OPINION: Tabletop gaming is a rewarding, creative outlet

Tabletop games are way to spend time with friends, escape from reality



One of the more well-known tabletop games is Dungeons and Dragons.


I started playing Dungeons and Dragons toward the end of high school, driving up to a friend’s house and playing games downstairs until the wee hours of the morning. As we all graduated, we still played online using Roll20 to organize our campaigns. Tabletop games like Dungeons and Dragons are a great way to spend time with friends and can be pretty low budget if needed. 

Andrei Obnial, junior digital technology and culture major, said the longest tabletop role-playing game (TTRPG) he’s played is Dungeons and Dragons but he has recently been playing City of Mist and really enjoys it. 

“It’s more based on telling a story and making the players do something cool. It’s very player-centric. In short, it’s a superhero mystery noir,” Obnial said. 

Around six or seven years ago, Obnial said he found a video about tabletop games and thought it was interesting. He said escapism is a big thing for him. 

“It’s being able to take yourself away from everyday life and being someone else, just for a little bit,” Obnial said. 

He and I both think that many other tabletop players will relate. From the Dungeon Master’s side, Obnial said he enjoys seeing the players have fun with the story he created.  As I am trying to do a small campaign with my roommates, I relate wholeheartedly. 

Obnial said he thinks a lot of players don’t realize that scheduling, getting people together, getting players motivated to play and being motivated to do the DMing yourself, can be pretty hard. I agree, as doing a homebrew campaign leaves me in charge of everything. A homebrew campaign is content someone customizes that is not categorized as official. 

Obnial said it can be especially hard as a DM to keep going when your players don’t seem into the story you provided. Fortunately, my group seems to be going okay so far even though this is my first time as a DM. 

Because of that, Obnial said he thinks it is important for players to know what sort of campaign they want and for DMs to know what their players want. Players who want to loot may not enjoy a story-heavy, low-combat campaign and players who love stories may not want constant combat. 

For new players with some prior knowledge, Obnial said they should keep in mind that stuff on YouTube doesn’t always reflect what an actual game is like. For example, people who watch Critical Role or other livestreams may be slightly disillusioned when learning not every campaign is like those.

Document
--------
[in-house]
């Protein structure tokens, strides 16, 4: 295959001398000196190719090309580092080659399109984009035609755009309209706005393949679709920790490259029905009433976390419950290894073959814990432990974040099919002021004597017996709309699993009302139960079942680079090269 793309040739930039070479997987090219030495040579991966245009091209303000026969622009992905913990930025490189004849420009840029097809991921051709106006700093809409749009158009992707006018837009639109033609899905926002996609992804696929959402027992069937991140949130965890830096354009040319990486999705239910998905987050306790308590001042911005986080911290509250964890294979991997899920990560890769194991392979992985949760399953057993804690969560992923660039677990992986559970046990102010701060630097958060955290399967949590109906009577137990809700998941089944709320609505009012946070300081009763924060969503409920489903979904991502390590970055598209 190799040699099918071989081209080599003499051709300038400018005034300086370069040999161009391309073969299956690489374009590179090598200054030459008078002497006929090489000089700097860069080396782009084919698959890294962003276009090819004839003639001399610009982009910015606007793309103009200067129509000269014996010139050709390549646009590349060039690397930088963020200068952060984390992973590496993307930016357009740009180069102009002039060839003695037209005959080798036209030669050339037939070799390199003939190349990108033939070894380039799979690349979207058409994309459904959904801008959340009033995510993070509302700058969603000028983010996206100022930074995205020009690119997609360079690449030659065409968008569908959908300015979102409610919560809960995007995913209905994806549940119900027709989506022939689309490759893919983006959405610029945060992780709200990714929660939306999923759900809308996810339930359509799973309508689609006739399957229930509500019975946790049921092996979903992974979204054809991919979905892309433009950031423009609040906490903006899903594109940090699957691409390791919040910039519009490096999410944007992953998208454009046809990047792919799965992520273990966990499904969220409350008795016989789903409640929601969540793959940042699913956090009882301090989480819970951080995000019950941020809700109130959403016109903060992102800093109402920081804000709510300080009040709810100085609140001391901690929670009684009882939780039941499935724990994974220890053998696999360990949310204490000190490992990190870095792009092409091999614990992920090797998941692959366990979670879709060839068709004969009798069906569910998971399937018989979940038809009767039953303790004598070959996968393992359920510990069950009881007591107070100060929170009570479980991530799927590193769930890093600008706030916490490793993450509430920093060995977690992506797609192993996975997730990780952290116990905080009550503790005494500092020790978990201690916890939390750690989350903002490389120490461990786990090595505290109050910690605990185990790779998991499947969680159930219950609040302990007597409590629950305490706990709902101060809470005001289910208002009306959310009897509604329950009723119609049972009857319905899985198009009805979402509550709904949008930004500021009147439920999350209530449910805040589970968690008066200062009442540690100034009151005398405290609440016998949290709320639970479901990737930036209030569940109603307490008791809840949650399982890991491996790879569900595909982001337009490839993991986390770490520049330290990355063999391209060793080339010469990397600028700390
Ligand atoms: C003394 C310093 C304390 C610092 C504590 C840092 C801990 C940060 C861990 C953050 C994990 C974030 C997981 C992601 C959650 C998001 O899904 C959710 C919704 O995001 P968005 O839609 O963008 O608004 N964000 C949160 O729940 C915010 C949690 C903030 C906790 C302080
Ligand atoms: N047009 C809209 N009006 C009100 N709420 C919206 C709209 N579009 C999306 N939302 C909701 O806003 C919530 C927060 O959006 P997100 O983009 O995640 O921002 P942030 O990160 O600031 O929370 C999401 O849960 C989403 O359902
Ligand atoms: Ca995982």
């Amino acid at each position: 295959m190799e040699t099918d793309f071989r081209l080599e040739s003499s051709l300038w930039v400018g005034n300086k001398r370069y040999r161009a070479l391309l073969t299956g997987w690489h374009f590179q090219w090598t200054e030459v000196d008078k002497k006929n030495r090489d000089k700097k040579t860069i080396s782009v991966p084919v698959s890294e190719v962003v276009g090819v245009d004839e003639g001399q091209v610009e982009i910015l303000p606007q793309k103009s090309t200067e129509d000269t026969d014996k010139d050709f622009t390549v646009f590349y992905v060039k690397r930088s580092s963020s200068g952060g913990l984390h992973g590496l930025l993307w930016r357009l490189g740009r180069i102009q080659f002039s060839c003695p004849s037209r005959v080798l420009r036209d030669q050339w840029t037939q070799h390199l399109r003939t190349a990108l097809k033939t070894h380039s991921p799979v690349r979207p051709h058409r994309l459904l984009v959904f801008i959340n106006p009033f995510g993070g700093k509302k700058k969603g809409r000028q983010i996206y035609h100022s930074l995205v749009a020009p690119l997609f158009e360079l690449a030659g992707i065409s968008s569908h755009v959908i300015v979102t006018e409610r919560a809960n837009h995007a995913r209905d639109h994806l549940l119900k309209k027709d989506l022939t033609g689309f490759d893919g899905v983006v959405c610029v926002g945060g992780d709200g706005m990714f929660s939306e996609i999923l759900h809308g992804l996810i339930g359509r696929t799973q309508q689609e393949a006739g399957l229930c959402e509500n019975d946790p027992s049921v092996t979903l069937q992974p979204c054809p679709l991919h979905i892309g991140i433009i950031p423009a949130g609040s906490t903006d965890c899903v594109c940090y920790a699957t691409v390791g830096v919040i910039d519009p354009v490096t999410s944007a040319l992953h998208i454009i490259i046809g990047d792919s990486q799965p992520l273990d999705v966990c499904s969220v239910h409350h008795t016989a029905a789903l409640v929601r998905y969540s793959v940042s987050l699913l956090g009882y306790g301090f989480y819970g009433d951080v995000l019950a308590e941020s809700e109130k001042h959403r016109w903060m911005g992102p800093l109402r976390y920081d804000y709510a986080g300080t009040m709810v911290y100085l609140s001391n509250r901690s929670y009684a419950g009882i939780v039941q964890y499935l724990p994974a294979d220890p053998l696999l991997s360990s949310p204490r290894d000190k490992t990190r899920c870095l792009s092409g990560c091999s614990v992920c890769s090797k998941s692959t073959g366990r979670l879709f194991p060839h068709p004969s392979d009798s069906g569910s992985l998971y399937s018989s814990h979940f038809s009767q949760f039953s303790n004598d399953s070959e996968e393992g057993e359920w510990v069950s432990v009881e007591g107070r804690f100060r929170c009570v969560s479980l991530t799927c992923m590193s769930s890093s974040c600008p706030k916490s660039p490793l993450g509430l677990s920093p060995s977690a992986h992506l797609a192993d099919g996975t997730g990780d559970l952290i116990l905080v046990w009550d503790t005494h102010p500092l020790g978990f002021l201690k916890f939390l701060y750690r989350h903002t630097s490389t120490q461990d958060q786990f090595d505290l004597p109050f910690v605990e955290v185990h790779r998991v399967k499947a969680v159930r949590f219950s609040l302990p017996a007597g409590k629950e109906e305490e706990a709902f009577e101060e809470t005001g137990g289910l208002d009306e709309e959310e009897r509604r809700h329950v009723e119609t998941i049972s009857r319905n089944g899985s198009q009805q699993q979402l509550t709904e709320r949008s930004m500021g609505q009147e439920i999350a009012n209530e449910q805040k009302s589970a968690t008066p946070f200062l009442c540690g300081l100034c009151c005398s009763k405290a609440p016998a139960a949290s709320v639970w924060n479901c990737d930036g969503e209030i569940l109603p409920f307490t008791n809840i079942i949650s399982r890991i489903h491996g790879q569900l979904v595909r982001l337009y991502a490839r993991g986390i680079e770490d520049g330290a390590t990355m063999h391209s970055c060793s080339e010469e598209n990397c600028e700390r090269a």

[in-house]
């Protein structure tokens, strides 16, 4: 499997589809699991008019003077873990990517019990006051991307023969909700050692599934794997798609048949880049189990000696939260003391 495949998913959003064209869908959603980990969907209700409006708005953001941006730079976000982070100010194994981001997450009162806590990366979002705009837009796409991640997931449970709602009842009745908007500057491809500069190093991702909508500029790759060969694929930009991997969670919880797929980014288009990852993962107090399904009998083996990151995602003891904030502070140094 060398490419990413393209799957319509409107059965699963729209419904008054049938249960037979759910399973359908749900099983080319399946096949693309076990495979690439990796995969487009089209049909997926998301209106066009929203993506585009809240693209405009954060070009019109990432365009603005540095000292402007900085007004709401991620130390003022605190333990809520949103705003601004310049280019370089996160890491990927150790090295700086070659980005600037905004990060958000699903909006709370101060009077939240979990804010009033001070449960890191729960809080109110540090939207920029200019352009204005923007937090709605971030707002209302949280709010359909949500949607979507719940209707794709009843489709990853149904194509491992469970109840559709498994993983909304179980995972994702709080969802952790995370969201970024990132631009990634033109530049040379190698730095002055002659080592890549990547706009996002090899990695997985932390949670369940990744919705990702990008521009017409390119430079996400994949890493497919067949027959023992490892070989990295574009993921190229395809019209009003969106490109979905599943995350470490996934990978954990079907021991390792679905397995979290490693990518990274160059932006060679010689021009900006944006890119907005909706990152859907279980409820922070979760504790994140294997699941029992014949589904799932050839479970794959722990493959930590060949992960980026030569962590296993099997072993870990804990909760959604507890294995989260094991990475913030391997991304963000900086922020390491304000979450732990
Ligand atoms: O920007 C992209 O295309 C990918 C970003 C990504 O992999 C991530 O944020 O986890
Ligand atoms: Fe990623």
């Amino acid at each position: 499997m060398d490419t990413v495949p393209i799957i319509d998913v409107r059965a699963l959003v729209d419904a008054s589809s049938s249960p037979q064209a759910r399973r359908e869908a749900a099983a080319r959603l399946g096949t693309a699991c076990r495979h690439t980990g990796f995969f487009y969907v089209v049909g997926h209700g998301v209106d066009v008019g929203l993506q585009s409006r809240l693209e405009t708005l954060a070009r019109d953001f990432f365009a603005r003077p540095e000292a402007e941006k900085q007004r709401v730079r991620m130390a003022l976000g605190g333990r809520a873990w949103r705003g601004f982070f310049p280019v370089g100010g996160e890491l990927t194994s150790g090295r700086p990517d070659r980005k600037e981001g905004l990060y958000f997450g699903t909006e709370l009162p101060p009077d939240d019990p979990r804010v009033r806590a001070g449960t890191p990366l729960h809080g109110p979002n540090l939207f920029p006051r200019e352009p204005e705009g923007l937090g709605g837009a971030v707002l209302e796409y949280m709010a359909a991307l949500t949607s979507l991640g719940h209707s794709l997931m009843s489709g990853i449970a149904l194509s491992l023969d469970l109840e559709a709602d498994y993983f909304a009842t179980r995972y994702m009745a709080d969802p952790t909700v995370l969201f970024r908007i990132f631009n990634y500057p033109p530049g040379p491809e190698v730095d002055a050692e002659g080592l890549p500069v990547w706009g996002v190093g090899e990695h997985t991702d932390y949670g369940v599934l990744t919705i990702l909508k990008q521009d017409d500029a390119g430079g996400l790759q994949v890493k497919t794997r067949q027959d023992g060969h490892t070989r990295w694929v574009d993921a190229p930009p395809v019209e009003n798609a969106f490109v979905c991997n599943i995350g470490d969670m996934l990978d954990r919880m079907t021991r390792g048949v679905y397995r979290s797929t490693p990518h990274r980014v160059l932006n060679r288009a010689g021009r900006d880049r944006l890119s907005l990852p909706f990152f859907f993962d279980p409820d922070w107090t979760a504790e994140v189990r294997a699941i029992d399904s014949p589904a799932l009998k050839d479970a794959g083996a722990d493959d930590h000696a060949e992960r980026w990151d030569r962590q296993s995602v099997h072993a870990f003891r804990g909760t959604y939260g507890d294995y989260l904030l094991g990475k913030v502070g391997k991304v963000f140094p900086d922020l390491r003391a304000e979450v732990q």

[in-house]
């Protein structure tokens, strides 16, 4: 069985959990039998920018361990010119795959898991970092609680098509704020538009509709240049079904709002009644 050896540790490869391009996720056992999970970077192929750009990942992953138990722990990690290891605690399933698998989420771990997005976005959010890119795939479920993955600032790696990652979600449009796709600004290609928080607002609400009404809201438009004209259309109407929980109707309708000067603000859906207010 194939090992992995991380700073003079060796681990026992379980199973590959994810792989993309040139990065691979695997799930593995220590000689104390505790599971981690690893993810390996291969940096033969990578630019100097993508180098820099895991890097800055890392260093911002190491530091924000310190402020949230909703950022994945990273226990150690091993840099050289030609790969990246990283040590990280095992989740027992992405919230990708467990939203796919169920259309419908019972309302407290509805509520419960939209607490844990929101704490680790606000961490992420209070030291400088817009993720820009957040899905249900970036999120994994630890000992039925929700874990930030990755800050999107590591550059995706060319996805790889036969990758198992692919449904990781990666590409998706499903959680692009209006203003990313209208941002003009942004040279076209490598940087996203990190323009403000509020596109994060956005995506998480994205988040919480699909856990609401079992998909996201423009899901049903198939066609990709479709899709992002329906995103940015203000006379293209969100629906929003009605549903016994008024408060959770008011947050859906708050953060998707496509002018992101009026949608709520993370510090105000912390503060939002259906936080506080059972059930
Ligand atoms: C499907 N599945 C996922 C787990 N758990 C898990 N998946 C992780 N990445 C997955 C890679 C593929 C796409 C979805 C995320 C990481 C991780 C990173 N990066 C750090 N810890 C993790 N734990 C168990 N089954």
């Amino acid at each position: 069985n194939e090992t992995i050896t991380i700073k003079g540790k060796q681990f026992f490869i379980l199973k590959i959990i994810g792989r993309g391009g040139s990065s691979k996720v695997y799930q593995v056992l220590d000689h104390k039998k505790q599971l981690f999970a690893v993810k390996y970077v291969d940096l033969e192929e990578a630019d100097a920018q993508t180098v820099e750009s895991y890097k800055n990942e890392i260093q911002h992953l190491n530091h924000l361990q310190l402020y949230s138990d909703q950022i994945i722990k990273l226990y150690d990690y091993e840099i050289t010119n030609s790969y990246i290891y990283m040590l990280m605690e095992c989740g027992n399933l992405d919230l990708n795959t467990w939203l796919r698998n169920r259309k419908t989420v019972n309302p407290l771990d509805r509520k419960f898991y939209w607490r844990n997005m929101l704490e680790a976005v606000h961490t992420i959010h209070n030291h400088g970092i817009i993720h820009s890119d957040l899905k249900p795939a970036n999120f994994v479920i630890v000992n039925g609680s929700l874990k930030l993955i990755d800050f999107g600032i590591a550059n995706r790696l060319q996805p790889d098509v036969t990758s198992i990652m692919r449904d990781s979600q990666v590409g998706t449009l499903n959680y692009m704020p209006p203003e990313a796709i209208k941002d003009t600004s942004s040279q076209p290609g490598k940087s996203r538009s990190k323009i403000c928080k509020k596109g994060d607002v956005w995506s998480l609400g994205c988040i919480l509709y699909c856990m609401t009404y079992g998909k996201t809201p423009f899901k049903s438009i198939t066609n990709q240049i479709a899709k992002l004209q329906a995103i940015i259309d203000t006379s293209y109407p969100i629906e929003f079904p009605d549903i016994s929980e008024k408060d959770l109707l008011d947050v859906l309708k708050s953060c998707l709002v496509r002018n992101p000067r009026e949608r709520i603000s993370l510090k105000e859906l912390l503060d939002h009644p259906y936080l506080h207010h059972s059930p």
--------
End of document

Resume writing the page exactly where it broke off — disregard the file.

For players who have no idea about TTRPGs in general, Obnial had different advice.

“Find someone who is willing and passionate about the game and just join them. A lot of veterans would love to have new players. New players don’t know the rules, they can come up with creative ideas. New players give that breath of fresh air,” Obnial said. 

Obnial said playing tabletop can help put people in different shoes, especially when playing a character unlike themselves. For example, he said if you’re someone insecure, but play a confident character, it can help you get into a more confident mindset after the game. 

He said he absolutely has made long-lasting friends through tabletop. 

Caleb Gorda, sophomore psychology major, got into TTRPGs after seeing his uncle’s old Dungeons and Dragons books. He eventually formed his own group to play after doing some research. Gorda said he most enjoys the social aspect of Dungeons and Dragons but also really enjoys the world-building aspect. 

Gorda said he prefers homebrew, as it gives him more freedom, especially in world-building. He says he finds using modules, or pre-written adventures, constrain the players more. 

Homebrew makes it easier to go off-script. Gorda said he enjoys homebrew campaigns more as he gets to make the world, the characters, and the story from scratch. 

Being a DM more often than a player, Gorda said, is something he has come to prefer, now that he has gotten better at knowing the rules and writing new stories.

For anyone looking to get into a TTRPG, Gorda said he would suggest just jumping into it, try to find an established group and join in. 

“I feel like in general the community is always eager to spread the game,” Gorda said. 

Gorda said he thinks part of this is because the more people that are into the game means more people he can play with and more content likely to be produced. 

WSU has a TTRPG server on Discord, of which Gorda and Obnial are members. 

Gorda said he is currently running a game with people from that Discord server online, but does prefer the in-person sessions. 

When writing homebrew campaigns, Gorda said he keeps his notes largely on Google Drive and currently has about eleven work-in-progress ideas to pull from should he desire. 

He said he breaks them up into sections for overviews about characters, factions, player characters, et cetera, to stay organized. 

Gorda said he prefers his campaigns to be story-driven as opposed to just dungeon diving and will often use milestone leveling instead of experience points to ensure players can level up without having to murder every non-player character in sight. 

Tabletop is a great way to connect to friends, even online, given current circumstances, and is an excellent creative outlet. While there are countless books you can buy for games like Dungeons and Dragons alone, there are also plenty of free online resources. Imagination is all you need, although a pen and paper never hurt.